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Check Your Shelf: An Interview with Lushlife

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Photo by Isaac Remsen

It takes the rarest of rappers to appeal to both sides of the brain, the poetic and the concrete, but when literacy and street credibility meet, it’s a beautiful thing. Philadelphia’s Lushlife weds boom-bap and literary allusions to dizzying effect, referencing everything from Graffiti Rock to Herb and Dorothy Vogel with equal ease. His brilliant Plateau Vision LP (2012) continues to make me a smarter human being. For some insight on what sparked his intellectual curiosity, we got up with Lush Vida, then got out of his way!

Mental Floss: During our first conversation, you stated, “Everything I ever learned, I learned from rap songs.”

Lushlife: It sounds pithy and hyperbolic, but it’s true. As a young rap-obsessive, my teenage brain was like a sponge. So, when Nas spit, “Begin like a violin / End like Leviathan” on his landmark 1994 album, Illmatic, [the] twelve-year-old me headed straight for the encyclopedia to learn that the Leviathan is an Old Testament sea monster, prominently referenced in literature, most notably in Moby Dick. That’s always been part of the fun of hip-hop: understanding and interpreting the references hidden in dense verses through repeated listens. A lot of the time, these references are so codified that it may take years to uncover them. Take the masked, indie-rap god-head, MF Doom who dropped this choice rhyme:

They came to ask him for at least some new tracks
But only got confronted by the beast with two backs

I had this record [2005’s Mouse and the Mask] for at least two years before I decided to Google, “the beast with two backs.” Turns out, it’s a lascivious turn-of-phrase used by Iago in Shakespeare’s Othello. I never actually made it through any Shakespeare in high school, but I’ve listened to like 10,000 hours of MF Doom.

MF: Since Shakespeare didn’t turn you on, which non-rap writer had the most profound effect on your approach and style as an emcee?

LL: I know it sounds a little highfalutin, but one of my key references is Samuel Taylor Coleridge. I read his opium-inspired, fever-dream-of-a-poem, Kubla Khan, in high school, and it was a revelation.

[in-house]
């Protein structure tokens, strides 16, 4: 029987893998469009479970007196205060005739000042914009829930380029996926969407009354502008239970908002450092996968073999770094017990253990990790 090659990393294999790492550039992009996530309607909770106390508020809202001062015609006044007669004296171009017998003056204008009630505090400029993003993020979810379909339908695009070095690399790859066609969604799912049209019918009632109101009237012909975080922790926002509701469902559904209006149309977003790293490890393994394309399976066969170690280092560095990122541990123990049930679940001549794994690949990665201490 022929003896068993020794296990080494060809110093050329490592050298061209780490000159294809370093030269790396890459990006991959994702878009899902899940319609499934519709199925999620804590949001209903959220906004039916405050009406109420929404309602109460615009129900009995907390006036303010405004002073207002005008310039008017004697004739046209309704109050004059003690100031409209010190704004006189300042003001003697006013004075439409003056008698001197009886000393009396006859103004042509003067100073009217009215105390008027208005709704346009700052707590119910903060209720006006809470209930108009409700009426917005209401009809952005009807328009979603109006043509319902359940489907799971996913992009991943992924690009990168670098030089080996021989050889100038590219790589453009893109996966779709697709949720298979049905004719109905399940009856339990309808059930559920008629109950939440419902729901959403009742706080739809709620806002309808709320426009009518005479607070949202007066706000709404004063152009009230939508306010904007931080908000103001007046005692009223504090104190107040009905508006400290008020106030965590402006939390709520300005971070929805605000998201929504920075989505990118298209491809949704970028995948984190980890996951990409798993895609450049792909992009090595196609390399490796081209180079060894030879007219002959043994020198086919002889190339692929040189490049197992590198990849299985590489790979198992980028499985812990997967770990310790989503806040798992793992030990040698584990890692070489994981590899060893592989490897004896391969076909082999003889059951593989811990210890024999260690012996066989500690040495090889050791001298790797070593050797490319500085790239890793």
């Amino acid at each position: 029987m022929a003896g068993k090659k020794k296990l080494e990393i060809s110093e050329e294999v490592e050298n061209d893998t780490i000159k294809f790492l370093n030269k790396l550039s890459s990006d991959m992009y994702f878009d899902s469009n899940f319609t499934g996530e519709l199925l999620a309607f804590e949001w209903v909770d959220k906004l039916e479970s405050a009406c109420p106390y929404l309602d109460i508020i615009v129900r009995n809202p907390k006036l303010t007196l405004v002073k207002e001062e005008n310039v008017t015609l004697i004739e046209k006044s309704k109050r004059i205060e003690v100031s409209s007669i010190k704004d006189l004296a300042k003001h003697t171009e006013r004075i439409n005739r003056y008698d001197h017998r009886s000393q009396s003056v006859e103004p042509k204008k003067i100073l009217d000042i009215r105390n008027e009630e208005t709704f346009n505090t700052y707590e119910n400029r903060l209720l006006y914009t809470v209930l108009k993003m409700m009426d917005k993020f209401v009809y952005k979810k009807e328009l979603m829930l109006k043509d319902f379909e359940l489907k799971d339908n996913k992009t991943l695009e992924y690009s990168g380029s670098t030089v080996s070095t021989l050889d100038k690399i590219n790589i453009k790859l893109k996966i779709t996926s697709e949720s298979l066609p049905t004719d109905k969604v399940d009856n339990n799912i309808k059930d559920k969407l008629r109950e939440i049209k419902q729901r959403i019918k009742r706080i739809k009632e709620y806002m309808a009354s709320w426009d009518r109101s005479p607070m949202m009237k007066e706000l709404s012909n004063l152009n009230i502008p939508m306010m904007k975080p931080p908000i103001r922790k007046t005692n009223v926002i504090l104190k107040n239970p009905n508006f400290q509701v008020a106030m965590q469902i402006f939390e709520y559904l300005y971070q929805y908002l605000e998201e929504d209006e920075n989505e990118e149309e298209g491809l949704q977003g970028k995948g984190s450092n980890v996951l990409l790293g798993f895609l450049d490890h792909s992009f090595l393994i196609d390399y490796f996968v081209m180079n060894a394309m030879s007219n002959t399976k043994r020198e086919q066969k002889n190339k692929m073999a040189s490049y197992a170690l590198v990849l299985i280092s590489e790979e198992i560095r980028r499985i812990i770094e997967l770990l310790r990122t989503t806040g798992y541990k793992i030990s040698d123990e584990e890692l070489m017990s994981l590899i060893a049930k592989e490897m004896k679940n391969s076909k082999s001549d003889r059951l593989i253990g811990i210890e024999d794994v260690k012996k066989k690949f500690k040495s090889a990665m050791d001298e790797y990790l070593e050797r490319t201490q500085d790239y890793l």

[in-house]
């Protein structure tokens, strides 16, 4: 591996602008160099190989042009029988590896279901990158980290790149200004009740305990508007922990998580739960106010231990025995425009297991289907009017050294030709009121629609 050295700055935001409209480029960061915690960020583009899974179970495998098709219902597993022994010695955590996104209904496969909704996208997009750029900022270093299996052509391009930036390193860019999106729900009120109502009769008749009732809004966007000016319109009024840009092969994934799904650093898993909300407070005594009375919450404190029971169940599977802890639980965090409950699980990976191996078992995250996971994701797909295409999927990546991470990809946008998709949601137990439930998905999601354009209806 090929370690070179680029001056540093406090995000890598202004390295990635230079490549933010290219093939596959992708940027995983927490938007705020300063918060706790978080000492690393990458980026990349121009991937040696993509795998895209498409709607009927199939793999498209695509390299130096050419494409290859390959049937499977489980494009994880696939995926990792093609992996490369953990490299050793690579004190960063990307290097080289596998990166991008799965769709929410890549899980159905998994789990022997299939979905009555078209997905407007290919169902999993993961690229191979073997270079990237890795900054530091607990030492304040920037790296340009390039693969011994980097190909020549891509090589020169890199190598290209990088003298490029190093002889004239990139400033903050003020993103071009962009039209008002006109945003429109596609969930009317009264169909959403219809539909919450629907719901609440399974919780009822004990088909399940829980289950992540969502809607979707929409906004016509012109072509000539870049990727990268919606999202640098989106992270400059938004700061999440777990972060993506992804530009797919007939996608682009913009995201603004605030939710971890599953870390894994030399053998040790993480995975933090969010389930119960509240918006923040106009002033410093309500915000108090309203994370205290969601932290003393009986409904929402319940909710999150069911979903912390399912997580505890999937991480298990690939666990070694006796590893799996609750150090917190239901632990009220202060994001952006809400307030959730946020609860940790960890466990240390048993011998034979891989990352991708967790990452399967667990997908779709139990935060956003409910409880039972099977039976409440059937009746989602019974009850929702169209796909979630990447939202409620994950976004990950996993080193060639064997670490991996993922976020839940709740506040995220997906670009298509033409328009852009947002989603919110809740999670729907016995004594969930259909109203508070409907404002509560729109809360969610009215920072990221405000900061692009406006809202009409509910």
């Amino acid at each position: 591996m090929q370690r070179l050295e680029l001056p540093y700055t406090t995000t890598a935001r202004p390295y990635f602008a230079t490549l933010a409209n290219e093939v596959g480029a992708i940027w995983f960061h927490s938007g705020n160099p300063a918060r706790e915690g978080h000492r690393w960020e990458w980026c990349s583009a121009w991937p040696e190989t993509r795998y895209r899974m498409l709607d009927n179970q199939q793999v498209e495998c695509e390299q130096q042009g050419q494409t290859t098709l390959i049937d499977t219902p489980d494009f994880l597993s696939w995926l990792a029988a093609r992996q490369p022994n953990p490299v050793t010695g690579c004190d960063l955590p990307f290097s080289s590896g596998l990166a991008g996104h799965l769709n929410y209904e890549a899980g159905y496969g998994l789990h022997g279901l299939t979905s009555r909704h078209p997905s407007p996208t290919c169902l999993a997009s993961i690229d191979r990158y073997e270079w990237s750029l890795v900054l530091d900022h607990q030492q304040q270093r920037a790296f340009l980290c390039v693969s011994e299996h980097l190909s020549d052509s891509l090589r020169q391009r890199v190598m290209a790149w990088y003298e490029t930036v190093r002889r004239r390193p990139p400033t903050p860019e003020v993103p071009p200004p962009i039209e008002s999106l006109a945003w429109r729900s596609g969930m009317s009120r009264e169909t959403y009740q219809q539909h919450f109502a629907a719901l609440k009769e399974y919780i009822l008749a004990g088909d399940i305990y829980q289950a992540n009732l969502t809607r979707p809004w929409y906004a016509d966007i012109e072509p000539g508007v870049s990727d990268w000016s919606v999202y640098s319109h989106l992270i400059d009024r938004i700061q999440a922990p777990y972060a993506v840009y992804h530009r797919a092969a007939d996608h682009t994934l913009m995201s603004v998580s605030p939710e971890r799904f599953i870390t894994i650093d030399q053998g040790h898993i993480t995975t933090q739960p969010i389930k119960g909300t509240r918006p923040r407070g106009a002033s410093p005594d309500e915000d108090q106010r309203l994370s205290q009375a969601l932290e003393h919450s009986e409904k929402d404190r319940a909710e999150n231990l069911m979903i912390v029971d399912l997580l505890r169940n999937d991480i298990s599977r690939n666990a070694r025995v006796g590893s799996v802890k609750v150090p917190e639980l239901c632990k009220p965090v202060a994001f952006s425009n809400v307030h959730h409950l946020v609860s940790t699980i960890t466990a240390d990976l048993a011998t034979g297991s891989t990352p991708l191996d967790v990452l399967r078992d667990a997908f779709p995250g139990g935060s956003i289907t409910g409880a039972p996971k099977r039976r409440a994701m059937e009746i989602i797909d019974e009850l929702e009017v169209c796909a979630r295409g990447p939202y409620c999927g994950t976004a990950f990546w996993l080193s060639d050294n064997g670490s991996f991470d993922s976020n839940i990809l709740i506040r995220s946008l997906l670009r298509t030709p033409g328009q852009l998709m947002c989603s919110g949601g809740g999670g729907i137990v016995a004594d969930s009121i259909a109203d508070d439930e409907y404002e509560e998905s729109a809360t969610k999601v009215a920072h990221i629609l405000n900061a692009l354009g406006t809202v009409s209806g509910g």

In Xanadu did Kubla Khan
A stately pleasure-dome decree:
Where Alph, the sacred river, ran
Through caverns measureless to man
Down to a sunless sea.

Just that first stanza, I remember thinking, “I’m not sure what he’s on about, but it sure sounds cool.” Instantly, I made the parallel to the surreal and densely beautiful rhymes of guys like De La Soul, Camp Lo, and a then-nascent Aesop Rock. Ultimately, my work as Lushlife is as indebted to Coleridge as it is to hip-hop classicists like Nas, A Tribe Called Quest, and De La. But, in the way that art cyclically inspires art, I’m always spinning rhymes through new reference points. Spoiler alert: my upcoming album will include a song inspired entirely by Allen Ginsberg’s epic beat-generation poem, Howl.

MF: What’s the best book you’ve read as of late?

LL: I recently finished A Study of History by the British historian, Arnold J. Toynbee. It’s an ambitious (and maybe a little bat-shit) 12-volume tome that traces the rise and fall of nineteen world civilizations since antiquity, and attempts to draw some interesting conclusions about the fate of Western civilization. In a way, reading A Study of History gave me the same visceral vibe that rap does: think vast, far-reaching, and rhapsodic. I felt so connected to this book that I spent close-to-a-year weaving Toynbee’s work (and the super-interesting Toynbee Tile meta-street-art conspiracy that it inspired) into a 10-minute, orchestral rap opus, called Toynbee Suite.

MF: Aside from your music, where else should we be listening?

LL: A certain coterie of younger rap dudes have taken it upon themselves to throw their literary nods into overdrive. A blinding example is "You Have to Ride the Wave," a collaboration between Heems and his compatriots. Not only does the song start with a lengthy sound byte of celebrated south Asian author Arundhati Roy (in conversation with Howard Zinn, no less), but the three rappers go on to spit fire verses, citing Dostoevsky, Daniel Goines, and Philip K. Dick among others. Try that on for size, rock’n’roll!